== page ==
GB News guests debate using electric cars
We use your sign-up to provide content in ways you’ve consented to and to improve our understanding of you. This may include adverts from us and 3rd parties based on our understanding. You can unsubscribe at any time. More info
Despite the Government’s pledge to end the sales of new petrol and diesel vehicles from 2030, new research has shown that local investment and awareness of the electric vehicle transition is lacking. Almost half of local authorities surveyed have yet to set a date for completing the transition of their fleets to electric vehicles.
Just under three-quarters are still operating fleets comprising of more than 90 percent petrol and diesel-powered internal combustion engine vehicles.
The average electrification rate reported amongst all local authorities is only 4.2 percent.
According to the data, from Geotab, out of 113 local authorities in England, 98 responded in time and were selected for the report’s publication.
The shift to zero emission vehicles is at the heart of the UK’s net zero strategy.
With fleet vehicles comprising over half of new vehicles on the road, fleets within the public sector attract attention and scrutiny owing to their position in setting overall best practice for zero emission strategies.
When asked for a reason for not setting appropriate target dates, respondents cited that the key barriers include the high cost and limited availability for specific types of EVs, such as HGVs and buses.
Alongside this, local authorities said they had limited resources to dedicate to support such a transition.
However, Geotab has previously demonstrated that nearly 40 percent of UK fleet vehicles could go electric today and still save money, according to its Electric Vehicle Suitability Assessment (EVSA).
Little-known car cooling tricks drivers should use instead of air con [INSIGHT]
Drivers urged to look out for ominous marks on tyres [WARNING]
Major new speeding law introduced last week but many drivers unaware [URGENT]
Respondents also noted concerns around charging, with the majority reporting fewer than 50 charge points in place across public, home, and depot locations.
David Savage, Vice President UK and Ireland at Geotab, said: “The findings of this report demonstrate a worrying lack of investment by local authorities across England ahead of the switch to electric at the end of this decade.
“[Around] 27 percent of the UK’s emissions are attributed to transport, and fleets account for over 50 percent of new vehicles on the road.
“Public sector fleet operators are in a position to lead this strategic shift by example – but they need the necessary investment, funding, and tools to support the transition to 100 percent electric.”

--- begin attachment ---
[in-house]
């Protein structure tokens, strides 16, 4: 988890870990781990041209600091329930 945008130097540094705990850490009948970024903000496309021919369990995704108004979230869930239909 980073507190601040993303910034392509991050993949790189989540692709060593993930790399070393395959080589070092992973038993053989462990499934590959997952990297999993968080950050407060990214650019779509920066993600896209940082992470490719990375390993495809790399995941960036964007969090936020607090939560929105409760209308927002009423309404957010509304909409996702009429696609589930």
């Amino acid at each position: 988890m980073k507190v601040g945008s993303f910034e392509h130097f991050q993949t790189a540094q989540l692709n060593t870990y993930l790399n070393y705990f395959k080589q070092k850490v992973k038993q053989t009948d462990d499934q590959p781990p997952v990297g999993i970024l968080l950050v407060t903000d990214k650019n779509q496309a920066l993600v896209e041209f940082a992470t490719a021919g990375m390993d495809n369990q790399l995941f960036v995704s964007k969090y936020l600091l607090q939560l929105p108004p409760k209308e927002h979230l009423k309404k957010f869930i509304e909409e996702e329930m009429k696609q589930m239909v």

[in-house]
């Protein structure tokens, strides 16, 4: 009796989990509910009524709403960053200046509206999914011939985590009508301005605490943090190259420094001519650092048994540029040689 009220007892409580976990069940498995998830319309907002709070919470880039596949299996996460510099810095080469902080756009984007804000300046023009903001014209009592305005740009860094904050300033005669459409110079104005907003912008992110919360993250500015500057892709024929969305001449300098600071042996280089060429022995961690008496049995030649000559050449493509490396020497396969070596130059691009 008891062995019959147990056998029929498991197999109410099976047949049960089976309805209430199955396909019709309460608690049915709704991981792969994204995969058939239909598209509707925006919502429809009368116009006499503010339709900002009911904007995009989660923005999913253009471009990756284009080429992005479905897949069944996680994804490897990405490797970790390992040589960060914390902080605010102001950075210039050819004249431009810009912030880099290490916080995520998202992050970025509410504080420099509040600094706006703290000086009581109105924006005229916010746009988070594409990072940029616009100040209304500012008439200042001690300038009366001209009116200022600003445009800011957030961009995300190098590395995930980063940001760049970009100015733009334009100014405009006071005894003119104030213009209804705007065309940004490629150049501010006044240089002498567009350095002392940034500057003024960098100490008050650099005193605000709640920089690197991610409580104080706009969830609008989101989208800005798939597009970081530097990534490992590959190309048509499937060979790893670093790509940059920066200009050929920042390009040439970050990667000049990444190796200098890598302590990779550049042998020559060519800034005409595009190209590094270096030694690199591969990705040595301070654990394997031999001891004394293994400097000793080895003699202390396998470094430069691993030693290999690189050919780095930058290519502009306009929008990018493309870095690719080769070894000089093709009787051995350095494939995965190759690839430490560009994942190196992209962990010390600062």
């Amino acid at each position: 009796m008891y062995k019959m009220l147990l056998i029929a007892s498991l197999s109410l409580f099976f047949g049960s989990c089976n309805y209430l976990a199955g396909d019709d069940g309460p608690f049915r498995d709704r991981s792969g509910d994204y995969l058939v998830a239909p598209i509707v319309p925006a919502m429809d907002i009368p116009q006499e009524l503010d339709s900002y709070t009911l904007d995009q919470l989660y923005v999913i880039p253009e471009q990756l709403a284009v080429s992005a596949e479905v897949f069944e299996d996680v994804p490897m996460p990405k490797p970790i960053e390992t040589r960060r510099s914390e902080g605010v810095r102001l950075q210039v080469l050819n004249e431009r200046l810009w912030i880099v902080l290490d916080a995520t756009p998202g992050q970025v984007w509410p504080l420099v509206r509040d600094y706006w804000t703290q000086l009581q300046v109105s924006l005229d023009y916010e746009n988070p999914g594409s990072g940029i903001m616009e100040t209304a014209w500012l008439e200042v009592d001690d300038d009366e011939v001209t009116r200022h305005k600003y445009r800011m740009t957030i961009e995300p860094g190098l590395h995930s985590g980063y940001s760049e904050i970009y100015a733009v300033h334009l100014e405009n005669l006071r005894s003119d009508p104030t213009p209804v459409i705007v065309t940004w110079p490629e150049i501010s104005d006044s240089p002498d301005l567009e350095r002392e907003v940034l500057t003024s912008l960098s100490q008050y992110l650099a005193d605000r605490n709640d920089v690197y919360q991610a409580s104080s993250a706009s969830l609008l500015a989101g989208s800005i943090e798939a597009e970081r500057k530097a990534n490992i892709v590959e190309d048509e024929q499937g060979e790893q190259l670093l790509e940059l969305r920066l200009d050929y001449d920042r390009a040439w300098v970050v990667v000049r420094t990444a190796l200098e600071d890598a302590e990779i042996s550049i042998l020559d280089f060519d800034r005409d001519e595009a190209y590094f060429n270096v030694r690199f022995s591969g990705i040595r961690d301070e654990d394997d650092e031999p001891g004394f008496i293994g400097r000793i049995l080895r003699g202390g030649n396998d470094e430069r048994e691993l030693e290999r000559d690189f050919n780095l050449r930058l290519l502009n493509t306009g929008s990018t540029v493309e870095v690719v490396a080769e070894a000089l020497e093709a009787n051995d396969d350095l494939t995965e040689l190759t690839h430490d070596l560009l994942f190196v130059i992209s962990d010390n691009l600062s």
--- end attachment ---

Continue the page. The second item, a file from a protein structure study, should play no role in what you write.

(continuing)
Book your MOT with the UK’s #1 MOT tester – just click the link to book online.
Despite the issues and challenges raised in the report, its findings have concluded that the transition has clearly begun, with 80 percent of local authorities reporting at least one EV in their fleets.
Despite the low electrification rate across all surveyed local authorities, Leeds City Council, Kingston, West Sussex County Council, and Winchester City Council all reported 20 percent or higher electrification amongst their fleets.
Nottingham City Council is leading the way with 34.9 percent of its fleet currently electrified and aiming to become completely zero-emission by 2028.
It is the first local council to operate an electric HGV and bus, with a total of 20 expected to be operational in the coming years.
One-fifth of local authorities who responded have yet to add a single EV to their fleet, while only four had fleets with over 20 percent EVs.
Just over half of local authorities have less than 50 chargepoints, including public, home and depot chargers.
The report, titled “Destination EV – Accelerating Local Authority EV Transition” looks at how the switch to electric is going and whether councils are leading the charge.
The report concludes that there is a need for better guidance and facilitation of best practice sharing amongst local authorities and government, together with a concrete target in place to focus transition progress.
Similarly, charging infrastructure remains a significant barrier including availability and compatibility with differing electric vehicle charging standards.
Overall, the challenges cited by local authorities present a clear opportunity to improve data access and understanding of current fleet usage to better inform a fuller EV transition.
Source: Read Full Article